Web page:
Wealth Management and Private Banking

Wealth Management and Private Banking



Expert: Gemma Godfrey, Moo’la

Facilitator: Caroline Burkart

Key Message

Increasingly firms are identifying pockets of clients who are commercially unaffordable to serve. So what can you do? While there is no right or wrong answer to this kind of dilemma – there is a strong argument to harness digital in some form or another. Just how the digital channel is leveraged will depend on your organisation’s core values and objectives. 


  • One way to capture these High Earning Not Rich Yet (HENRY) clients is to better leverage digital solutions. For example, by introducing simplified, automated lead generating propositions that allows for additional layering of services as and when
  • The other is to think of HENRYs as parts of a much bigger entity or unit e.g. family rather than individual
  • The third option is to place this book of clients with a younger advisor and maintain a degree of senior oversight to reduce the cost of service. 

Key themes

Many wealth managers and private banks are conducting segmentation exercises to better understand at what point a client becomes too expensive to serve and maintain a relationship with. 

“As an industry we suffer from having too many small accounts and don’t know how to deal with them... For example, 20% of my book [legacy back book] is below a size appropriate for a private bank. And we are not planning to go down the digital route as we’re a net seller of assets.” 

However, market research suggests that:

  • There’s greater demand for, than supply of, advisors
  • By 2020, 90% of banking will be conducted online
  • 70% of intergenerational transfer assets could leave private banks and asset managers, if there’s no relationship with the family 

In looking at clients by wealth levels only, any bank runs the risk of shutting the door on these future wealthy clients or losing them to other firms that are prepared or able to service them. So the challenge becomes how to continue to attract and service the HENRYs who have potential to become much wealthier, versus exiting those clients of a similar value, but with no future potential. 

One way to capture these emerging wealthy clients is to better leverage digital solutions. For example, by introducing a lead generator offering such as an ISA or a propositions like UBS’ SmartWealth – a simplified, automated, complimentary product that also presents the opportunity to cross sell additional services when needs develop. In theory, the offering also has the potential to become emotive when clients start looking for greater guidance, validation and a hybrid human connection.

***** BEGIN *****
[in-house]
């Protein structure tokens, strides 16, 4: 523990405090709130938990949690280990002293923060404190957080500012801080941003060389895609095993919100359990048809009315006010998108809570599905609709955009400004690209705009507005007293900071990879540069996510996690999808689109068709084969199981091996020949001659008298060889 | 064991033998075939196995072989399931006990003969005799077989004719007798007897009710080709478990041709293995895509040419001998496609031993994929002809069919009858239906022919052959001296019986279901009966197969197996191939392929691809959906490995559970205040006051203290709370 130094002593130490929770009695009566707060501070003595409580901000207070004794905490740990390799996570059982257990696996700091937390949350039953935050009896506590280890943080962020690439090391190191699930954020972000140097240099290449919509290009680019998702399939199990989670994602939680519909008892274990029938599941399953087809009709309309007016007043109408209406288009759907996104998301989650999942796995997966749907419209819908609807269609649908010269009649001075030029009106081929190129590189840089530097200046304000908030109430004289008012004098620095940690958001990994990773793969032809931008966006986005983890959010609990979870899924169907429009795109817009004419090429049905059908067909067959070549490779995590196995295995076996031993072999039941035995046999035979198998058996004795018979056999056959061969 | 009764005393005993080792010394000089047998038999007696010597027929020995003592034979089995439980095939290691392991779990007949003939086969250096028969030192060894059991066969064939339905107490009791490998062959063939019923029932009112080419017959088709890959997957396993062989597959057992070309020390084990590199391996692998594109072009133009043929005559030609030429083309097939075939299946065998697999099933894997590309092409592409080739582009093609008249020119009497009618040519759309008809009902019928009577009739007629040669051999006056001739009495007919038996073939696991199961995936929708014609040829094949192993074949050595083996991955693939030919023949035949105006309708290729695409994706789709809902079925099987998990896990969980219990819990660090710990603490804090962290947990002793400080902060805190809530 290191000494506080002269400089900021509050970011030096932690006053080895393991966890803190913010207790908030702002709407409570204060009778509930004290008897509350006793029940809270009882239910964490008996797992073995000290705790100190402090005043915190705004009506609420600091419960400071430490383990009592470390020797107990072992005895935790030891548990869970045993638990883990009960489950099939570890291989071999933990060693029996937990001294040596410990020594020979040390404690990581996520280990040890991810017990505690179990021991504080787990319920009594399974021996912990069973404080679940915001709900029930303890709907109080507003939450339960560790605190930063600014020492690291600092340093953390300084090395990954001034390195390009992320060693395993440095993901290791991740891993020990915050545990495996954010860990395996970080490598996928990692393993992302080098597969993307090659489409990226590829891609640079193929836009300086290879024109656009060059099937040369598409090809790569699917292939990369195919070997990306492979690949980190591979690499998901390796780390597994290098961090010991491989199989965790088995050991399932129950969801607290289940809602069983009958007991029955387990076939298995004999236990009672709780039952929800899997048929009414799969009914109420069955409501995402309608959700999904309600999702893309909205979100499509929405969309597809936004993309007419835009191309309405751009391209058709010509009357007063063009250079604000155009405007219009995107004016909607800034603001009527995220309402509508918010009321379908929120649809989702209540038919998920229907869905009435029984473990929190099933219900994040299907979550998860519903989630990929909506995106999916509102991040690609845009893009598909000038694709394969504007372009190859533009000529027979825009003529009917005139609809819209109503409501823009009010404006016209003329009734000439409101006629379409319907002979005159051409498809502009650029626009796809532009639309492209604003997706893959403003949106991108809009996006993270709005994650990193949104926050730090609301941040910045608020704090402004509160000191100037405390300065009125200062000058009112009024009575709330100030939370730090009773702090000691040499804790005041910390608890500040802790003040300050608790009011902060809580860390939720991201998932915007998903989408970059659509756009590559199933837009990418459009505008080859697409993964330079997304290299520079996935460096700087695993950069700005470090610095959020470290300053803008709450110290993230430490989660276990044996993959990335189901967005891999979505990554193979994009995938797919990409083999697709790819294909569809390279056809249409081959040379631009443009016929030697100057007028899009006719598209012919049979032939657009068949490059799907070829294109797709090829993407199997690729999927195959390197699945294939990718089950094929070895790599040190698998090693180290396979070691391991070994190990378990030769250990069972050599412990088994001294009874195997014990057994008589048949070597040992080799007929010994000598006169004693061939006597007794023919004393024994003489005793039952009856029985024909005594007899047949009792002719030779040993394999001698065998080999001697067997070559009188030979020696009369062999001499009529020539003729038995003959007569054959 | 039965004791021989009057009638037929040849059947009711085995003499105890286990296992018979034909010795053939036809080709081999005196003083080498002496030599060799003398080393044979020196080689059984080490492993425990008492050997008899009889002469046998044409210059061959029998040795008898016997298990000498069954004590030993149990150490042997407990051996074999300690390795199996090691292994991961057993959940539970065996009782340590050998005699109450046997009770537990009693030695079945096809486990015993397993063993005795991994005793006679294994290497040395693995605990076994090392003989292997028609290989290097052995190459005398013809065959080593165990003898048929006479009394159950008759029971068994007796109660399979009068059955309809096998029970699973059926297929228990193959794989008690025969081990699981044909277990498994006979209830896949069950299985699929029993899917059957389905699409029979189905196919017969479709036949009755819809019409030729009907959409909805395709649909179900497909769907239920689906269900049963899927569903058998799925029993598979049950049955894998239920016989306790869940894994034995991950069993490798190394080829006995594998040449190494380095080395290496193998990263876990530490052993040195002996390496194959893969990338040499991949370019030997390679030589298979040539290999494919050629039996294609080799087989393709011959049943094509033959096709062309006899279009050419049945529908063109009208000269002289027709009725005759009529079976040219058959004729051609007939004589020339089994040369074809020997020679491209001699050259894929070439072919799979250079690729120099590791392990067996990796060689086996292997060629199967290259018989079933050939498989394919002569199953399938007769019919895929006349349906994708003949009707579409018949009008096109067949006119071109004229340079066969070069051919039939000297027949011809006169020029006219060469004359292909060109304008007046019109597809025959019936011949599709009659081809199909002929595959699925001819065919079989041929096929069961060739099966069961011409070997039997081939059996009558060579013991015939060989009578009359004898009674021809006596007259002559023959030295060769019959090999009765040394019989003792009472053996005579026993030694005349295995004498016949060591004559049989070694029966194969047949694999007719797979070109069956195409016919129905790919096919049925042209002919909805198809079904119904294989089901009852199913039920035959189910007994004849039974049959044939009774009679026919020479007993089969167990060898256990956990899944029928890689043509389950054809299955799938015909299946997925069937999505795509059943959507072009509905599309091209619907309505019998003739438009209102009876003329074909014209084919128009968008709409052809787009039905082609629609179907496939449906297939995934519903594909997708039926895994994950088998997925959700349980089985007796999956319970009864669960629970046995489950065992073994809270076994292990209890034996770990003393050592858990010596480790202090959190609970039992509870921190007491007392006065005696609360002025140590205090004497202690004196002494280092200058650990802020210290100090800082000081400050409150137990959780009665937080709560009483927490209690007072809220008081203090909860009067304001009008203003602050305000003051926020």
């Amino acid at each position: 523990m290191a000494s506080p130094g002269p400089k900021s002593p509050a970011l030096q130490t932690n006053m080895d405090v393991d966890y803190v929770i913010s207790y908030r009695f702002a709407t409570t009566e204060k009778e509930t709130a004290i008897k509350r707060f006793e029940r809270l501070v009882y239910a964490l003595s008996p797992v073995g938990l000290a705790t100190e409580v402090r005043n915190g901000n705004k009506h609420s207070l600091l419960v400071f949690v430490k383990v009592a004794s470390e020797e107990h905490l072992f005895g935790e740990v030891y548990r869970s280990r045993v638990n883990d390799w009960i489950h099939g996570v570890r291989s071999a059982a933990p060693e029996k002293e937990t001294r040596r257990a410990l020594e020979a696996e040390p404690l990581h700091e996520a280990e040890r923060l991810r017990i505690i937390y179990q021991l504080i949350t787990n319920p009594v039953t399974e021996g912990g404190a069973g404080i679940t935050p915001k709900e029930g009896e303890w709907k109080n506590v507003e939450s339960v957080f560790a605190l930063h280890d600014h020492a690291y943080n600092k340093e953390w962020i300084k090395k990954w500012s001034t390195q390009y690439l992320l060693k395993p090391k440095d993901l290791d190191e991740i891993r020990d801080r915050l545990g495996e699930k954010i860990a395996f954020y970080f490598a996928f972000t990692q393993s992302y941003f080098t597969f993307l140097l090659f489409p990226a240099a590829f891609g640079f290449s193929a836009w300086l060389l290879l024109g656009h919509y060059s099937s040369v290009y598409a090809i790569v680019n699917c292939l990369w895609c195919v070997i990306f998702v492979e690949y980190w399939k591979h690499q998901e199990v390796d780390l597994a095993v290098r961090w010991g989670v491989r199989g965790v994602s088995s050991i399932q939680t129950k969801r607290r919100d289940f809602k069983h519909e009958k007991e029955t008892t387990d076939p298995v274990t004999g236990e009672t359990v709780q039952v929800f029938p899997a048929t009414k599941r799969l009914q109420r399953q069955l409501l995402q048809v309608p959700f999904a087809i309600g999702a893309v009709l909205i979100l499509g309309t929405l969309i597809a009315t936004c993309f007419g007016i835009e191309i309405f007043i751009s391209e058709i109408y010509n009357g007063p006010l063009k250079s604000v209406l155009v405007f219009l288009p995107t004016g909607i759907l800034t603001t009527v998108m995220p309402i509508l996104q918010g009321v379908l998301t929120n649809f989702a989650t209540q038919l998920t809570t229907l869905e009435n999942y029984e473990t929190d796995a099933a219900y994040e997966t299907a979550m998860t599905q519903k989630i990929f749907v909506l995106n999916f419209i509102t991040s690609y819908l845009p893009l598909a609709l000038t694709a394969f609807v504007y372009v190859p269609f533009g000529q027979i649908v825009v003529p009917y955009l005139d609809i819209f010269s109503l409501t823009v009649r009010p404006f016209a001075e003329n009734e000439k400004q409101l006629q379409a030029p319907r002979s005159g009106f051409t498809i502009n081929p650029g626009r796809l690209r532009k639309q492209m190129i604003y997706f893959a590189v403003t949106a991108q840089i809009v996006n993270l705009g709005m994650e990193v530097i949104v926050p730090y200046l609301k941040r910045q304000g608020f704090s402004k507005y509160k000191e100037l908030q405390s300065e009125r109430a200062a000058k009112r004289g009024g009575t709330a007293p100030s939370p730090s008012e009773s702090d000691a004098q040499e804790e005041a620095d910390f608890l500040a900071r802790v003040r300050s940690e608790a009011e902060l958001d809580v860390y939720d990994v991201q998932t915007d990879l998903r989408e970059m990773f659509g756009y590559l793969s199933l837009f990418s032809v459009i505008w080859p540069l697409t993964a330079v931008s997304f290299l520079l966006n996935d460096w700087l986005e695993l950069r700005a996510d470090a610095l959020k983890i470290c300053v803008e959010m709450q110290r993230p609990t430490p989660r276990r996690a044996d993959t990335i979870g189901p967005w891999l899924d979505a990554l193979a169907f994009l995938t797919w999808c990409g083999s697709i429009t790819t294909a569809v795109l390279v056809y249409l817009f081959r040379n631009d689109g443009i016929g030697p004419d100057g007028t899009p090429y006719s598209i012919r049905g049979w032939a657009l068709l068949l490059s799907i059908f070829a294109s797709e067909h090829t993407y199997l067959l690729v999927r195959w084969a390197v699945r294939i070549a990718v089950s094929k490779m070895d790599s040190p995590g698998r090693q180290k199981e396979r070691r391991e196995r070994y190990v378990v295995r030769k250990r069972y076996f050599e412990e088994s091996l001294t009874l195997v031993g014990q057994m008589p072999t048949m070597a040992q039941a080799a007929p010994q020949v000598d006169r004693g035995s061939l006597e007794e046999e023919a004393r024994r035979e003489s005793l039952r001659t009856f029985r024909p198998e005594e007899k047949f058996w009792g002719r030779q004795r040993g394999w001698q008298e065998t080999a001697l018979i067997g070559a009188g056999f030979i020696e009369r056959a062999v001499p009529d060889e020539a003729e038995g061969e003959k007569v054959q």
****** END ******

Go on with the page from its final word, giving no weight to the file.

For companies like UBS – who have a parent company as well as global subsidiaries – the option of offloading the less profitable clients onto a digital app/platform such as SmartWealth, and engaging with them digitally until they reach the required point of inflection – is a viable one. 

But smaller wealth management offices, there are huge costs and budgetary implications attached to developing such an initiative from scratch. 

“When we consider the next generation of investors, we should be connecting with them early, to establish and maintain dialogue for when they come out of debt, and become real prospects… We want to be able to get them back in the fold“. 

Another way to capture the emerging wealthy is to think of them as part of a much bigger entity e.g. a family, so taking a generational approach. In theory, many agree that this is a possibility and an interesting idea. But in practice, such clients still require individual services; they have different needs to those of  the primary account holder, and typically want the same level of coverage. This option is therefore very dependent on the complexity of the client, and often the mechanics of it are still all too complex and expensive. 

The third option is to match the type of client with the experience of the advisor. In other words:  “There is potential to place that book of [emerging wealthy] clients with younger, less experienced advisors – while also maintaining a degree of senior oversight to drive the cost of service lower.” This can lead to more cost effective outcomes and facilitate training along the way. 

The alternative to engaging them when they are young(er) is to of course begin to engage with them at the more appropriate ‘Midult’ life stage – but the challenge here is ‘how’? 


  • Developing a digital solution requires investment of time and capital. But it is not only the younger generations who appreciate digital services, flexibility, control and ease of access to their
  • All age groups seek a degree of digital service in their life, to reduce friction points and improve engagement. Firms will therefore need to be more nimble and consider offering a range of services to HENRYs and the wealthy via technology to generate revenues.